By: Tony Ozuna
The piano takes center-stage for four evenings in Prague, in mid-April, with internationally-acclaimed pianists, including Luis Perdomo, Gerald Clayton, Kevin Hays, and Aaron Goldberg, and the best, up-and-coming, younger jazz pianists on the Czech scene, including Martin Brunner and Jiri Levicek.
Although Gerald Clayton has recently been called “one of the standout jazz pianists of his generation” by The New York Times, it is fairer to say that there is truly no one stand-out in this mini-summit of younger and mid-generation jazz pianists.
All of the featured pianists in this mini-fest stand out for their extraordinary technique and have all excelled on their individual paths, particularly the Venezualian-born Perdomo, who will be performing with the Albert Vila Quartet, from Spain. Noteably, Aaron Goldberg’s path is stranger than the rest, and his concert in Prague will feature special guest, the drummer Leon Parker.
In addition to being a leader of this own trio with Reuben Rogers (bass), and Eric Harland (drums), Goldberg played for several years with Joshua Redman, touring and recording from 1999-2002, and since then he has collaborated Wynton Marsalis, Nicolas Payton, Kurt Rosenwinkl, and many others.
But on the side, Goldberg is also a philosopher, with a BA in “Mind, Brain and Behavior” from Harvard, and an MA from Tufts University. “I studied analytic (mostly English-language) philosophy,” says Goldberg, refering to his MA studies, at Tufts. “Epistemology, philosophy of language, a little bit of ethics and metaphysics, and especially philosophy of mind. I’m most interested in the intersection of philosophy and psychology, in the mind-body problem and in theories of consciousness,” he says.
How Goldberg brings this intellectual side of his life into his long-term, professional career as a jazz pianist seems almost too obvious, as complimentary activities, even as strangely as it may seem. “Jazz is an art in which clear thinking, listening, honesty, integrity, truth, eloquence, creativity, a coherent narrative and asking big questions are all valuable skills. This it shares with philosophy,” says Goldberg.
“On the other hand, jazz is a social music first and foremost. It aims to produce and communicate feelings. This means that emotional openness is valued more highly than rationality. Then, as an improvisational art form, spontaneity, risk-taking and thinking-on-your-feet is much more important in jazz than in philosophy.”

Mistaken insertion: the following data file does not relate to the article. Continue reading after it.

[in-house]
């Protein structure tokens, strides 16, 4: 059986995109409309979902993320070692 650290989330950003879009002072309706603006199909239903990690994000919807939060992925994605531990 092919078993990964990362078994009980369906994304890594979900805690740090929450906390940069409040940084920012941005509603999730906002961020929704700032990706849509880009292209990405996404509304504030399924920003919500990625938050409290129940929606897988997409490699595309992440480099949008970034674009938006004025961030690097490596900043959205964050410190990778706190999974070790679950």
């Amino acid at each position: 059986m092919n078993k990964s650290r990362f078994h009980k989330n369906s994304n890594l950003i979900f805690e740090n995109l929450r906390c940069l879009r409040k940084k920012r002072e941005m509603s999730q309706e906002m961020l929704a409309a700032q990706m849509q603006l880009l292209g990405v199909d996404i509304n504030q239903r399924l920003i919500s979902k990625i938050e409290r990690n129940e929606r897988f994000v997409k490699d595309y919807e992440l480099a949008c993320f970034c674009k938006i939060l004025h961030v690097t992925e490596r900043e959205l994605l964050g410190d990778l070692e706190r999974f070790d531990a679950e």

“Jazz is in-the-moment. While philosophy is in an important sense timeless/out-of-time,” he emphasizes. “And most importantly, both help me to be myself and to live my life well. Which in turn deeply affects my music.”
Goldberg’s newest record “The Now” was recorded with his long-standing trio, Reuben Rogers (bass) and Eric Harland (drums), but for this European tour, he is performing with Leon Parker, a drummer, formerly from New York, and now based in France. Parker has a reputation for pushing his projects and performances to the physical extreme. And his presence on stage pushes others to do the same.
“I first met Leon Parker 24 years ago,” says Goldberg, who was born in Boston in 1974. “We performed once together in 1992, when i was 18 years old. It was an honor for me at the time as he was one of my favorite drummers in NYC.”
“We played again for the second time 20 years later in France, and we still had a very strong connection! Leon has been living in France from 2001 until now, but he is a one of a kind musician who had a profound impact on the NYC jazz scene, particularly in the 1990s, and continues to inspire,” says Goldberg.
Goldberg and Parker initially created an experimental duo project, in 2015, which was funded by a grant from the French-American Cultural Exchange program to collaborate together on concerts and recordings in the USA. Since then, they have also been playing as a trio with Rogers, for a European tour last year, and for the concert in Prague, they will be accompanied by the Israeli Barak Mori.
“I have known and performed with both of them for many years,” says Goldberg. “The interplay in the entire trio is key, not only my relationship with Leon.”
As well, exceptional interplay among the musicians should be a given for the other concerts, as part of the Piano Days at Prague’s Jazz Dock, also featuring the top-notch, younger Czech pianists, including Vítek Křištan, Martin Brunner and Jiří Levíček over four consequtive evenings from April 16th-19th.
April 16th: Albert Vila featuring Luis Perdomo.
April 17th: Vítek Křištan Solo | Gerald Clayton Trio
April 18th: Martin Brunner Trio | Aaron Goldberg Trio
April 19th: Jiří Levíček Trio | Kevin Hays Trio
More information available at the Jazzdock Website